I am imagining to myself as I begin this post that it will probably be one of the shortest I will write or have written, because I can think of very little to say about this book. I didn’t enjoy reading it, but read it as a follow-up investigation of a book called The End of the Novel of Love, which was reviewed in a very interesting, informative, and vital post by Caroline on her site. The theme of this novel is the living through of frustration and angst caused by the failure to achieve freedom of chosen lifestyle, and because it is the living through that is illustrated copiously, I call it an anatomy of a failure. Once again, as occasionally happens, I feel the need to compare this book to Andy Warhol’s eight-hour movie on sleep, which is simply a movie of a person sleeping. This book has no really strong climaxes or surprises, it’s simply a book about a woman’s failure to leave her mother and home and achieve a fresh life of her own, either with a man who wants to support her career and marry her, or another woman, who also wants to do much the same. Instead, Joan Ogden (the main character) is too weak and indecisive to insist that her hypochondriacal mother release her to a life of independence, and the book instead traces every step of her failure to achieve a free life, and the consequences.
As Zoë Fairbairns says in her 1980 introduction to the Dial Press edition of the book, “It pre-dates by four years The Well of Loneliness, the lesbian love story for which [Radclyffe Hall] is best known and which was banned as obscene in 1928, but it is much better written: both novels suffer, in their accounts of women’s love for each other, from purple passages, moments of overstatement, pedantry and authorial intrusion; but The Unlit Lamp is more powerful because more controlled. It is also remarkable as a first novel for its management of three main characters as well as a number of important minor ones, only a few of whom degenerate into mouthpieces and devices.” Frankly, the novel is so bad that a few more “purple passages” might even have made it more interesting; the “moments of overstatement” are ones about which the reader senses the writer nearly pulling her hair out in frustration with her own characters because there’s nothing else to be done with them, they simply won’t move and breathe on the page with any independence from the main theme; the “pedantry” is all of a piece with the turgidity and constipation of the prose; and the “authorial intrusion” isn’t nearly as obnoxious as the fact that the same message is being given over and over again, without variety or change. It’s like being beaten over the head with a stick until one is dull and senseless. In order to make it through the book, one has to remind oneself that the book was a new and different thing for its time, and thus the value in terms of which one is reading is that of pure historical interest in a form, a solely cerebral function which leaves the emotional catharsis of the reader unsatisfied with the torture the character goes through from beginning to end.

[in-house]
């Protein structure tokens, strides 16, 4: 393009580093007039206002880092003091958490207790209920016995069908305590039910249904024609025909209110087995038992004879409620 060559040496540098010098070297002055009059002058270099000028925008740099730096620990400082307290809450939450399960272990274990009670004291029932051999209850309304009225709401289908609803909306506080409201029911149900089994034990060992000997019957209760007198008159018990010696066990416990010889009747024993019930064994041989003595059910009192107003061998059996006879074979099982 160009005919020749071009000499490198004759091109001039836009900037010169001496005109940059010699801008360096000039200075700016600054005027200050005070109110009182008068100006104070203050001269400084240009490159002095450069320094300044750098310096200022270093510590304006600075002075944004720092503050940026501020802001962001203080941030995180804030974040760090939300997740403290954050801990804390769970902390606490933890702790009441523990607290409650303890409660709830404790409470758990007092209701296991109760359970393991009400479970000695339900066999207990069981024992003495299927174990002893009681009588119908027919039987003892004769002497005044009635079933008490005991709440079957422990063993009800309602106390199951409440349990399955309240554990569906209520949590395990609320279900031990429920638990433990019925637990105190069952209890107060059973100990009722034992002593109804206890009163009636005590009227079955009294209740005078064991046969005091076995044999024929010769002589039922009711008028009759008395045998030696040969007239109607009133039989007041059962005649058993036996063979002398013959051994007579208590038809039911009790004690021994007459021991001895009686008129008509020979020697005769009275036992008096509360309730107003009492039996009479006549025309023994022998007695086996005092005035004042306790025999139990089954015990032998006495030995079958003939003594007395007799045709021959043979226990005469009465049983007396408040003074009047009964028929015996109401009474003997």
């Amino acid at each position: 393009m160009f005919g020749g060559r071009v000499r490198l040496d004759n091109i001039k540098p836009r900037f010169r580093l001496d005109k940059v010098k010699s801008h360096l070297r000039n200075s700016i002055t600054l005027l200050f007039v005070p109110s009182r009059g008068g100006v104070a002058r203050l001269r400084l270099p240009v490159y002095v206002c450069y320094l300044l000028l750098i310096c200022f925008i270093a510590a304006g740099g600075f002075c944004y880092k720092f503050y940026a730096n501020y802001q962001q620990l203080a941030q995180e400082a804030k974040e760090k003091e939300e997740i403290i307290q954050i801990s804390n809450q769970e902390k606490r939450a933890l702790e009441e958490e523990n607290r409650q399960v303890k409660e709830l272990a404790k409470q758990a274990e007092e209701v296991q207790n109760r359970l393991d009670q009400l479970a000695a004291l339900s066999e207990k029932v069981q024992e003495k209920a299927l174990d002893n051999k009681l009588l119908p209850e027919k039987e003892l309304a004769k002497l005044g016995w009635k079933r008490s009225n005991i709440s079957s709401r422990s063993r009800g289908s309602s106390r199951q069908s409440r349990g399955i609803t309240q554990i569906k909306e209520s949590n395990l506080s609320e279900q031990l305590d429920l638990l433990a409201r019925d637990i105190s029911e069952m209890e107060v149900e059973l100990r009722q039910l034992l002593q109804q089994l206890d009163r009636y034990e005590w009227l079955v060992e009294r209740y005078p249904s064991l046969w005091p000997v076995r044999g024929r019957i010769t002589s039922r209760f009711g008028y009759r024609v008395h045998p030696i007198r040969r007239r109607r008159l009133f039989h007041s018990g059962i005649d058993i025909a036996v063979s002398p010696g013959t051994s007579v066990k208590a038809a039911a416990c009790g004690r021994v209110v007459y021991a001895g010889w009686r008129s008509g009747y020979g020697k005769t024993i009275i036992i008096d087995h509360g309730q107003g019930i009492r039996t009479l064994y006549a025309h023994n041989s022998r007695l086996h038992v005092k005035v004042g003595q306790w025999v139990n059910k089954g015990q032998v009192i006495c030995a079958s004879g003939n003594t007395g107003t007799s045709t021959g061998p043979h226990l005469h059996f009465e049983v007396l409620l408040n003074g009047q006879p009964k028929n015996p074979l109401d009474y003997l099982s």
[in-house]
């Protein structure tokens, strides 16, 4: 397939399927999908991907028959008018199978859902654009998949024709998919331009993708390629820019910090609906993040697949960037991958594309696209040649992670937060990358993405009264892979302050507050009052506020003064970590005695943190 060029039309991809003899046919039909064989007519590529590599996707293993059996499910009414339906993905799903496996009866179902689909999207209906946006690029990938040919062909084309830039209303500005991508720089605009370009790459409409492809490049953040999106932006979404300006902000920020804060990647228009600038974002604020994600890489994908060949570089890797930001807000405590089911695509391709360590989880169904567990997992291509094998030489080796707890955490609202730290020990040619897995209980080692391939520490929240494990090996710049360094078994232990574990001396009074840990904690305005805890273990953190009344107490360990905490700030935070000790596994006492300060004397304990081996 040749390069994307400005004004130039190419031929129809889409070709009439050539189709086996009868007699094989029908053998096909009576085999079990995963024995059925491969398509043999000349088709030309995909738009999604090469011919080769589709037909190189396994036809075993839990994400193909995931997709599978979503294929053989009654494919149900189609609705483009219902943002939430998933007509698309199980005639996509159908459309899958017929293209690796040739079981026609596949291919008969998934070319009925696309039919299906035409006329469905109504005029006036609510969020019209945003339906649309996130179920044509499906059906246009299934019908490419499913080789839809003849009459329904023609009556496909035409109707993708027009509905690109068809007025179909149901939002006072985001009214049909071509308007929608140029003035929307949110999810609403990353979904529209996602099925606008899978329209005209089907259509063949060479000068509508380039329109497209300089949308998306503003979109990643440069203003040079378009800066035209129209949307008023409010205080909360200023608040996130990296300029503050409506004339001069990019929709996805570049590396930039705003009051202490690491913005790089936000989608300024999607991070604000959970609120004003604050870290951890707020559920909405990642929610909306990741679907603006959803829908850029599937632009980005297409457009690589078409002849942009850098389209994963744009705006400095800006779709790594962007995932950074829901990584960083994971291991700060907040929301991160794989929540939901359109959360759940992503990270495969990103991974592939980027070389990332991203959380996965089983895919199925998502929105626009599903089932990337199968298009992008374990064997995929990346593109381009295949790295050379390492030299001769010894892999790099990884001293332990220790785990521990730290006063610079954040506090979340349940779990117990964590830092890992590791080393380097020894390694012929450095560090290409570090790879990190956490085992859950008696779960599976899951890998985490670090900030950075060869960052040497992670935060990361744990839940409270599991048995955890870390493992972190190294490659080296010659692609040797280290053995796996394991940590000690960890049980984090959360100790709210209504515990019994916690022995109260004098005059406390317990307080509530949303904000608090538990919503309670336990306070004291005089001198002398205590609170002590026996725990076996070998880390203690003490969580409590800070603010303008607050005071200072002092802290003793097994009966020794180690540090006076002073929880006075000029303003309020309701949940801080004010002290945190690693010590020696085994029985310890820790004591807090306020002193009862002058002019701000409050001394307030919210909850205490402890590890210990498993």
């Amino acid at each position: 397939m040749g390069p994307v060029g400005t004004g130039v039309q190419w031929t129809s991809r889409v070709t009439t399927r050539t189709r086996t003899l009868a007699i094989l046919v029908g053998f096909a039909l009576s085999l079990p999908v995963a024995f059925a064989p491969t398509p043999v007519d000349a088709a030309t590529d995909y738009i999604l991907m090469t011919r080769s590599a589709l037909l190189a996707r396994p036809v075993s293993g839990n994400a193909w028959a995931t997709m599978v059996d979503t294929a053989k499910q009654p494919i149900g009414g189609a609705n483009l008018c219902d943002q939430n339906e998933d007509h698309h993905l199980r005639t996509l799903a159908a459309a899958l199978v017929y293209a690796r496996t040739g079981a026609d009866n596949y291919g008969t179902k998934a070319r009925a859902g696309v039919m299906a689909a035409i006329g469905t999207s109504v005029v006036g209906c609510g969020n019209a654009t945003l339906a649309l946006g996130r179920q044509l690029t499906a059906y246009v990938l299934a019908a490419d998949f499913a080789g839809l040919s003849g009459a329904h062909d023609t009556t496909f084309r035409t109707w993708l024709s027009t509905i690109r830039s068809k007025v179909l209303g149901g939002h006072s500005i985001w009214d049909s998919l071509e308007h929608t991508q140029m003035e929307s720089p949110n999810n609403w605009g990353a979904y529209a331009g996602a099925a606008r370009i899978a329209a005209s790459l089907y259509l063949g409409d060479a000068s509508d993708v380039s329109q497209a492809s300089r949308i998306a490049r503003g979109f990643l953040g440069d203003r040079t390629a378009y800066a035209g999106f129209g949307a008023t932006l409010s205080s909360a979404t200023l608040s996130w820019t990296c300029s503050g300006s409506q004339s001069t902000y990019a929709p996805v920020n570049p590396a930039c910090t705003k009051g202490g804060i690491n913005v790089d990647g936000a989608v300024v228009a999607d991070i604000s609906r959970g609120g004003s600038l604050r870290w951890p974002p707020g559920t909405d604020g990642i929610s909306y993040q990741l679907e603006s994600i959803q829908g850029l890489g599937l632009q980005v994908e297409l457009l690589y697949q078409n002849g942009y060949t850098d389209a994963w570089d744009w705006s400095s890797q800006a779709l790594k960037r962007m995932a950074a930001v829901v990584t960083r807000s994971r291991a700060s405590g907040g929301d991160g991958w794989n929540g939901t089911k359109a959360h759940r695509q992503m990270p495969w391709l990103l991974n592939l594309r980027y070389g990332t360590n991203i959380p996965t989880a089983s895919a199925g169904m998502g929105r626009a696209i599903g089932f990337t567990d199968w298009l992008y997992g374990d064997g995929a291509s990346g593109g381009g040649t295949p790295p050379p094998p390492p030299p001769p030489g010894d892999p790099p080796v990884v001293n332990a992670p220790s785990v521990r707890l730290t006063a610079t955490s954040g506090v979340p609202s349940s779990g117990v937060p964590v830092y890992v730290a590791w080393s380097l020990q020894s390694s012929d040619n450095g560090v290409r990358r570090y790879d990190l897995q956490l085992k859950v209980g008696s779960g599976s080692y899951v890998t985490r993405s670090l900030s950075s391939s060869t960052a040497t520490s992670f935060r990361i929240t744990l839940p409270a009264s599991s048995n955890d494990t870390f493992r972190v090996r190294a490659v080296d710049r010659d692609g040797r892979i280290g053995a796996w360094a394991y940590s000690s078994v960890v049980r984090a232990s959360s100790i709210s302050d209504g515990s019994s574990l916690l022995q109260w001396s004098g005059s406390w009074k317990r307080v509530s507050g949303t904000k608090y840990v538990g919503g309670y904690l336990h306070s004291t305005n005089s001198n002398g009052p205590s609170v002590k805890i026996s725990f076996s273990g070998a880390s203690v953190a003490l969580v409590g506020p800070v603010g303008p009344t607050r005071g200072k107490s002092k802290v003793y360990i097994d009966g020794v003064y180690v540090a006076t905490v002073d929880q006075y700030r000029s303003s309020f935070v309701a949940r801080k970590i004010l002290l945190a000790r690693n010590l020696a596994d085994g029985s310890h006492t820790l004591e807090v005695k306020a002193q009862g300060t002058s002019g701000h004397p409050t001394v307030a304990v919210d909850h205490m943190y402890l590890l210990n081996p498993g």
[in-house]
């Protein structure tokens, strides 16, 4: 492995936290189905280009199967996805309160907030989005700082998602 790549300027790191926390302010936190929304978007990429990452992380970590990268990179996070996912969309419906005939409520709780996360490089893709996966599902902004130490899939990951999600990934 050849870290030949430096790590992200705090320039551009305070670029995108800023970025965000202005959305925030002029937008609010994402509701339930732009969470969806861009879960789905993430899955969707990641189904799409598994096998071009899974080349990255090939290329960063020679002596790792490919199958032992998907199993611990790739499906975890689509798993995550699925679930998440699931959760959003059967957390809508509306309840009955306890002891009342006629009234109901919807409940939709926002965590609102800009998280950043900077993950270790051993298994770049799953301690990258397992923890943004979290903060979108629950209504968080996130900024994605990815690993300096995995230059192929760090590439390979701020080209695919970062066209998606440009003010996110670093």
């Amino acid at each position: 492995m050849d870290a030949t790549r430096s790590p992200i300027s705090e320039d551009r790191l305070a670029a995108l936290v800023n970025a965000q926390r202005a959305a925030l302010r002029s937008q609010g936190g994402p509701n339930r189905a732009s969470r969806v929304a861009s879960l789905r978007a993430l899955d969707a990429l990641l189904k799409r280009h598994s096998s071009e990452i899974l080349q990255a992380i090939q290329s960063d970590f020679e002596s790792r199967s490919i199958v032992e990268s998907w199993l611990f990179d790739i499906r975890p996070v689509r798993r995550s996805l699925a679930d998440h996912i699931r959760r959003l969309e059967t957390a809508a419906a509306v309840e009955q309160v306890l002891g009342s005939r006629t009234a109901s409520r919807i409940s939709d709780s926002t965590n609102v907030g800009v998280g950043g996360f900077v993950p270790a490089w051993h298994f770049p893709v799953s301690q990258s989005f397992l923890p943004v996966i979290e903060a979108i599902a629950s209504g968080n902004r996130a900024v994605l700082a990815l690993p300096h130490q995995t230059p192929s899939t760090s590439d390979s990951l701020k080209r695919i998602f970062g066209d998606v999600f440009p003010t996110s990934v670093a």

I guess I’m saying that it takes a certain amount of masochism on the reader’s part to get through this book, at least the kind of masochism which recites the mantra in the back of the reader’s head: “My education won’t be complete unless I finish this book; my education won’t be complete unless I finish this book…” etc. The best of authors sometimes torture their characters to make a point to the reader, and not every book can be a sunlit fantasy world of birds, trees, dappled clouds, and flowers, nor am I asking it to be. But this book is like an unpleasant grimace or rictus on the author’s face as it is fronting the reader, and I have only limited patience for staring at a gargoyle.
Finally, this book is not an art work which flows as freely as song, hitting high notes, low notes, and some in-between: rather it is like a long-drawn-out screech without variety, or a prolonged unpleasant discordant chord which won’t go away. By all means, read it if you’re curious about Radclyffe Hall’s works or her first novel, if you’re interested in what used to be called “Boston marriages” between two women, if you are a psychologist in need of a case study of repression, manipulation, and misery: but don’t say I didn’t warn you.